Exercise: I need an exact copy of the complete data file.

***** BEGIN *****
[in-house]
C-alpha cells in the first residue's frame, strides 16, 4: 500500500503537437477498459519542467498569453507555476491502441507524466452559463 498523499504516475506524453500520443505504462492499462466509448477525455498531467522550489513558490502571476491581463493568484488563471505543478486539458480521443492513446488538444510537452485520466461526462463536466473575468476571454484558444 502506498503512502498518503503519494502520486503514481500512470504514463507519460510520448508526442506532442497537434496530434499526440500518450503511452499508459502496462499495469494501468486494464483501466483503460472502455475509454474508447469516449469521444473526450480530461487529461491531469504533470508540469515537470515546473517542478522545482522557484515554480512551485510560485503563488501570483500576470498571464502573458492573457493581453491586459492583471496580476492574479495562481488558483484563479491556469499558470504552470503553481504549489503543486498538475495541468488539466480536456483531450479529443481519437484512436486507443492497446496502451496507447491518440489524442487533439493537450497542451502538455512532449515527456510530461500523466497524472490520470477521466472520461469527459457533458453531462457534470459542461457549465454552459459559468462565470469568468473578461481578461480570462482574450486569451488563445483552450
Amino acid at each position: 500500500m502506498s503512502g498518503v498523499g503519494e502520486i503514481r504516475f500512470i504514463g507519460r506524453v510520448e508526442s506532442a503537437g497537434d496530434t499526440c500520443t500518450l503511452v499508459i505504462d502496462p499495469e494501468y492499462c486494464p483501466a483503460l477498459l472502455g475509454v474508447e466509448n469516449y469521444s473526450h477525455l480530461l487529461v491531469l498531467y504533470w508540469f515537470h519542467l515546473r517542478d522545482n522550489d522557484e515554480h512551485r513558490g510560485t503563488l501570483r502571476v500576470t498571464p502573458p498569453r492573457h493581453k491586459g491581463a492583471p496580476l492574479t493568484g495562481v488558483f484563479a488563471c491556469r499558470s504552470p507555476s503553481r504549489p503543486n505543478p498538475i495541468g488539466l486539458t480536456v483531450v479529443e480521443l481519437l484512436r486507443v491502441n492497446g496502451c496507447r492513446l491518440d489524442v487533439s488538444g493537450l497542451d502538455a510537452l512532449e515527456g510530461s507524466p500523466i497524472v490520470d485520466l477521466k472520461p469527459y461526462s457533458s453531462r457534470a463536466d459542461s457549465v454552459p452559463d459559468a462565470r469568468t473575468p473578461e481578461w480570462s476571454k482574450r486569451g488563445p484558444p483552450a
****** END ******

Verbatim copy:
[in-house]
C-alpha cells in the first residue's frame, strides 16, 4: 500500500503537437477498459519542467498569453507555476491502441507524466452559463 498523499504516475506524453500520443505504462492499462466509448477525455498531467522550489513558490502571476491581463493568484488563471505543478486539458480521443492513446488538444510537452485520466461526462463536466473575468476571454484558444 502506498503512502498518503503519494502520486503514481500512470504514463507519460510520448508526442506532442497537434496530434499526440500518450503511452499508459502496462499495469494501468486494464483501466483503460472502455475509454474508447469516449469521444473526450480530461487529461491531469504533470508540469515537470515546473517542478522545482522557484515554480512551485510560485503563488501570483500576470498571464502573458492573457493581453491586459492583471496580476492574479495562481488558483484563479491556469499558470504552470503553481504549489503543486498538475495541468488539466480536456483531450479529443481519437484512436486507443492497446496502451496507447491518440489524442487533439493537450497542451502538455512532449515527456510530461500523466497524472490520470477521466472520461469527459457533458453531462457534470459542461457549465454552459459559468462565470469568468473578461481578461480570462482574450486569451488563445483552450
Amino acid at each position: 500500500m502506498s503512502g498518503v498523499g503519494e502520486i503514481r504516475f500512470i504514463g507519460r506524453v510520448e508526442s506532442a503537437g497537434d496530434t499526440c500520443t500518450l503511452v499508459i505504462d502496462p499495469e494501468y492499462c486494464p483501466a483503460l477498459l472502455g475509454v474508447e466509448n469516449y469521444s473526450h477525455l480530461l487529461v491531469l498531467y504533470w508540469f515537470h519542467l515546473r517542478d522545482n522550489d522557484e515554480h512551485r513558490g510560485t503563488l501570483r502571476v500576470t498571464p502573458p498569453r492573457h493581453k491586459g491581463a492583471p496580476l492574479t493568484g495562481v488558483f484563479a488563471c491556469r499558470s504552470p507555476s503553481r504549489p503543486n505543478p498538475i495541468g488539466l486539458t480536456v483531450v479529443e480521443l481519437l484512436r486507443v491502441n492497446g496502451c496507447r492513446l491518440d489524442v487533439s488538444g493537450l497542451d502538455a510537452l512532449e515527456g510530461s507524466p500523466i497524472v490520470d485520466l477521466k472520461p469527459y461526462s457533458s453531462r457534470a463536466d459542461s457549465v454552459p452559463d459559468a462565470r469568468t473575468p473578461e481578461w480570462s476571454k482574450r486569451g488563445p484558444p483552450a